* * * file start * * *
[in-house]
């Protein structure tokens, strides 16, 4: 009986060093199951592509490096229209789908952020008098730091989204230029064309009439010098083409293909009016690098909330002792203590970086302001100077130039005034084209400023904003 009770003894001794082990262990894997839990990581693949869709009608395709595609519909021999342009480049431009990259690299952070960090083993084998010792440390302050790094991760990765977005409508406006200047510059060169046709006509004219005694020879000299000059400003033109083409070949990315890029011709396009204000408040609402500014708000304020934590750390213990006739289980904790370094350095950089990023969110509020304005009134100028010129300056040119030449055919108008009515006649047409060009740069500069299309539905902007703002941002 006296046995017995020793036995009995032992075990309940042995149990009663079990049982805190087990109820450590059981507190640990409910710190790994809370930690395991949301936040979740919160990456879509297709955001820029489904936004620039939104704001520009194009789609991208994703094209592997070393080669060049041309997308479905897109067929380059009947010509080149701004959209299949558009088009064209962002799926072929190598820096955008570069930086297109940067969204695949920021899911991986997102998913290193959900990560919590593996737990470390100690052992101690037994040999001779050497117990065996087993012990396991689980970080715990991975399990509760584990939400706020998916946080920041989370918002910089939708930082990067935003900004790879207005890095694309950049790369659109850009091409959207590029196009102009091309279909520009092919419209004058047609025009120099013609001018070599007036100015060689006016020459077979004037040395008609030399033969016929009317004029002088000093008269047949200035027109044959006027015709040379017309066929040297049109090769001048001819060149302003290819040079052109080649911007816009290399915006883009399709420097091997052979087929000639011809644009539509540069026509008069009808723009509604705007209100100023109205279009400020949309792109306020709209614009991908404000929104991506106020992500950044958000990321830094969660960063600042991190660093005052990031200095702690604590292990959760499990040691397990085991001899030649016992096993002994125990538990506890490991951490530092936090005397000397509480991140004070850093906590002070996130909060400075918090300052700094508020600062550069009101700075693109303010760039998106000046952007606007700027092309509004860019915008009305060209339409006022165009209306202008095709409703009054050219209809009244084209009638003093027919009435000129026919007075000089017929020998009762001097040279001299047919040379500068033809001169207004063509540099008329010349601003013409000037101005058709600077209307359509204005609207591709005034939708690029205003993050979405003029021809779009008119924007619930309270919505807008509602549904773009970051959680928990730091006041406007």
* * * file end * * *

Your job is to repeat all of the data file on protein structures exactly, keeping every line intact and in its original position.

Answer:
[in-house]
């Protein structure tokens, strides 16, 4: 009986060093199951592509490096229209789908952020008098730091989204230029064309009439010098083409293909009016690098909330002792203590970086302001100077130039005034084209400023904003 009770003894001794082990262990894997839990990581693949869709009608395709595609519909021999342009480049431009990259690299952070960090083993084998010792440390302050790094991760990765977005409508406006200047510059060169046709006509004219005694020879000299000059400003033109083409070949990315890029011709396009204000408040609402500014708000304020934590750390213990006739289980904790370094350095950089990023969110509020304005009134100028010129300056040119030449055919108008009515006649047409060009740069500069299309539905902007703002941002 006296046995017995020793036995009995032992075990309940042995149990009663079990049982805190087990109820450590059981507190640990409910710190790994809370930690395991949301936040979740919160990456879509297709955001820029489904936004620039939104704001520009194009789609991208994703094209592997070393080669060049041309997308479905897109067929380059009947010509080149701004959209299949558009088009064209962002799926072929190598820096955008570069930086297109940067969204695949920021899911991986997102998913290193959900990560919590593996737990470390100690052992101690037994040999001779050497117990065996087993012990396991689980970080715990991975399990509760584990939400706020998916946080920041989370918002910089939708930082990067935003900004790879207005890095694309950049790369659109850009091409959207590029196009102009091309279909520009092919419209004058047609025009120099013609001018070599007036100015060689006016020459077979004037040395008609030399033969016929009317004029002088000093008269047949200035027109044959006027015709040379017309066929040297049109090769001048001819060149302003290819040079052109080649911007816009290399915006883009399709420097091997052979087929000639011809644009539509540069026509008069009808723009509604705007209100100023109205279009400020949309792109306020709209614009991908404000929104991506106020992500950044958000990321830094969660960063600042991190660093005052990031200095702690604590292990959760499990040691397990085991001899030649016992096993002994125990538990506890490991951490530092936090005397000397509480991140004070850093906590002070996130909060400075918090300052700094508020600062550069009101700075693109303010760039998106000046952007606007700027092309509004860019915008009305060209339409006022165009209306202008095709409703009054050219209809009244084209009638003093027919009435000129026919007075000089017929020998009762001097040279001299047919040379500068033809001169207004063509540099008329010349601003013409000037101005058709600077209307359509204005609207591709005034939708690029205003993050979405003029021809779009008119924007619930309270919505807008509602549904773009970051959680928990730091006041406007």